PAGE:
a person's brutish or untamed characteristics

‘the beast in you is rearing its ugly head’;

Sticknoun

The clarinet. more often called the liquorice stick

Beastnoun

a thing possessing a specified quality

‘that much-maligned beast, the rave record’;

Sticknoun

(sports) A stick-like item:

Sticknoun

A long thin implement used to control a ball or puck in sports like hockey, polo, and lacrosse.

‘Tripping with the stick is a violation of the rules.’;

Sticknoun

(horse racing) The short whip carried by a jockey.

Sticknoun

(boardsports) A board as used in board sports, such as a surfboard, snowboard, or skateboard.

Sticknoun

(golf) The pole bearing a small flag that marks the hole.

‘His wedge shot bounced off the stick and went in the hole.’;

Sticknoun

The cue used in billiards, pool, snooker, etc.

‘His stroke with that two-piece stick is a good as anybody's in the club.’;

Sticknoun

Ability; specifically:

Sticknoun

(golf) The long-range driving ability of a golf club.

Sticknoun

(baseball) The potential hitting power of a specific bat.

Sticknoun

(baseball) General hitting ability.

Sticknoun

(hockey) The potential accuracy of a hockey stick, implicating also the player using it.

Sticknoun

A person or group of people. (Perhaps, in some senses, because people are, broadly speaking, tall and thin, like pieces of wood.)

Sticknoun

A thin or wiry person; particularly a flat-chested woman.

Sticknoun

(magic) An assistant planted in the audience.

Sticknoun

A fighter pilot.

Sticknoun

A small group of (infantry) soldiers.

Sticknoun

Encouragement or punishment, or (resulting) vigour or other improved behavior.

Sticknoun

A negative stimulus or a punishment. (This sense derives from the metaphor of using a stick, a long piece of wood, to poke or beat a beast of burden to compel it to move forward. Compare carrot.)

Sticknoun

Corporal punishment; beatings.

Sticknoun

(slang) Vigor; spirit; effort, energy, intensity.

‘Give it some stick!’;

Sticknoun

(slang) Vigorous driving of a car; gas.

Sticknoun

A measure.

Sticknoun

(obsolete) An English Imperial unit of length equal to 2 inches.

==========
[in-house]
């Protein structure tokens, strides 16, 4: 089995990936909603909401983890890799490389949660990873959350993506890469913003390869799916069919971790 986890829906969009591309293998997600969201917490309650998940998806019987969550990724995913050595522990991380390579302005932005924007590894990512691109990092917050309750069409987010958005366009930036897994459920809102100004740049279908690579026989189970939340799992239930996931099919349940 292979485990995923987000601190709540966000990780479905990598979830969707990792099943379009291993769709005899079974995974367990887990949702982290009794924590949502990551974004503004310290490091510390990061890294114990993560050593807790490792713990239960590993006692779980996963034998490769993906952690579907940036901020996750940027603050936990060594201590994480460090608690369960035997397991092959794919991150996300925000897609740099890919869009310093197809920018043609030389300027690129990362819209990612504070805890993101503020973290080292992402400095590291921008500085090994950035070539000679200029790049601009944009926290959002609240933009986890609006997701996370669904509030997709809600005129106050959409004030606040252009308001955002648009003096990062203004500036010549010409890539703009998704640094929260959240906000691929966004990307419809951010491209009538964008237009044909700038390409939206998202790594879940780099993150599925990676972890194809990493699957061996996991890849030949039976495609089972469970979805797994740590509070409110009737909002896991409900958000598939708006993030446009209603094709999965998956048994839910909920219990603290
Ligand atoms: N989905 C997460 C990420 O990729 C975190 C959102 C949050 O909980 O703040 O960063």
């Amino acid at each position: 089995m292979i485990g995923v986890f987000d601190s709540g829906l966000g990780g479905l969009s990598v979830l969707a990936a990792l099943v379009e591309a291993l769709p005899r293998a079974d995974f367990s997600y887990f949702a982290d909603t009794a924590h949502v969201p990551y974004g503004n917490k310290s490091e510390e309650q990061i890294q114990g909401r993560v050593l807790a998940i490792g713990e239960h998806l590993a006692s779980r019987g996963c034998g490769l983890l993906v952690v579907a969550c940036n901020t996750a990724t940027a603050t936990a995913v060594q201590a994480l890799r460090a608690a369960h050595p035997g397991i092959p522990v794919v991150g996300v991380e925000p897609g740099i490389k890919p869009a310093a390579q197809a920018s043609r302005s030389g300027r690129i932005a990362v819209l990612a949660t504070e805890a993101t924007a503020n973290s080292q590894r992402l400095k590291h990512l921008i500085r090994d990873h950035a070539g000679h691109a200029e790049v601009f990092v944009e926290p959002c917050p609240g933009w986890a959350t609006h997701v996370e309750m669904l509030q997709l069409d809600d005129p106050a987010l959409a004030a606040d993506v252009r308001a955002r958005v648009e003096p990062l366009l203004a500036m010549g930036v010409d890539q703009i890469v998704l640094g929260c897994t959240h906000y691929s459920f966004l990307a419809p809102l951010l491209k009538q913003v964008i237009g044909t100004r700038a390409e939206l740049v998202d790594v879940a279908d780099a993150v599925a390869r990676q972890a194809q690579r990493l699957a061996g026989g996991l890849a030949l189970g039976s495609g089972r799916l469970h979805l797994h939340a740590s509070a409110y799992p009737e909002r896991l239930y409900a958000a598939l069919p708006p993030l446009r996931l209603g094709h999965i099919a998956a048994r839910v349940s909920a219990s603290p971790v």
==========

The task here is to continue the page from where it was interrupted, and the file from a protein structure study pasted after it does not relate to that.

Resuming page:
Sticknoun

A quantity of eels, usually 25.

Sticknoun

(motor racing) The traction of tires on the road surface.

Sticknoun

(fishing) The amount of fishing line resting on the water surface before a cast; line stick.

Sticknoun

A thrust with a pointed instrument; a stab.

Sticknoun

Criticism or ridicule.

Stickverb

(carpentry) To cut a piece of wood to be the stick member of a cope-and-stick joint.

Stickverb

To compose; to set, or arrange, in a composing stick.

‘to stick type’;

Stickverb

(intransitive) To become or remain attached; to adhere.

‘The tape will not stick if it melts.’;

Stickverb

(intransitive) To jam; to stop moving.

‘The lever sticks if you push it too far up.’;

Stickverb

(transitive) To tolerate, to endure, to stick with.

Stickverb

(intransitive) To persist.

‘His old nickname stuck.’;

Stickverb

(intransitive) Of snow, to remain frozen on landing.

Stickverb

(intransitive) To remain loyal; to remain firm.

‘Just stick to your strategy, and you will win.’;

Stickverb

To hesitate, to be reluctant; to refuse (in negative phrases).

Stickverb

To be puzzled (at something), have difficulty understanding.

Stickverb

To cause difficulties, scruples, or hesitation.

Stickverb

(transitive) To attach with glue or as if by gluing.

‘Stick the label on the jar.’;

Stickverb

(transitive) To place, set down (quickly or carelessly).

‘Stick your bag over there and come with me.’;

Stickverb

(transitive) To press (something with a sharp point) into something else.

‘The balloon will pop when I stick this pin in it.’; ‘to stick a needle into one's finger’;

Stickverb

To stab.

Stickverb

(transitive) To fix on a pointed instrument; to impale.

‘to stick an apple on a fork’;

Stickverb

To adorn or deck with things fastened on as by piercing.

Stickverb

To perform (a landing) perfectly.

‘Once again, the world champion sticks the dismount.’;

Stickverb

To propagate plants by cuttings.

‘Stick cuttings from geraniums promptly.’;

Stickverb

To run or plane (mouldings) in a machine, in contradistinction to working them by hand. Such mouldings are said to be stuck.

Stickverb

To bring to a halt; to stymie; to puzzle.

‘to stick somebody with a hard problem’;

Stickverb

To impose upon; to compel to pay; sometimes, to cheat.

Stickadjective

(informal) Likely to stick; sticking, sticky.

‘A non-stick pan. A stick plaster.’; ‘A sticker type of glue. The stickest kind of gum.’;

Sticknoun

A small shoot, or branch, separated, as by a cutting, from a tree or shrub; also, any stem or branch of a tree, of any size, cut for fuel or timber.

‘Withered sticks to gather, which might serveAgainst a winter's day.’;

Sticknoun

Any long and comparatively slender piece of wood, whether in natural form or shaped with tools; a rod; a wand; a staff; as, the stick of a rocket; a walking stick.

Sticknoun

Anything shaped like a stick; as, a stick of wax.

Sticknoun

A derogatory expression for a person; one who is inert or stupid; as, an odd stick; a poor stick.

Sticknoun

A composing stick. See under Composing. It is usually a frame of metal, but for posters, handbills, etc., one made of wood is used.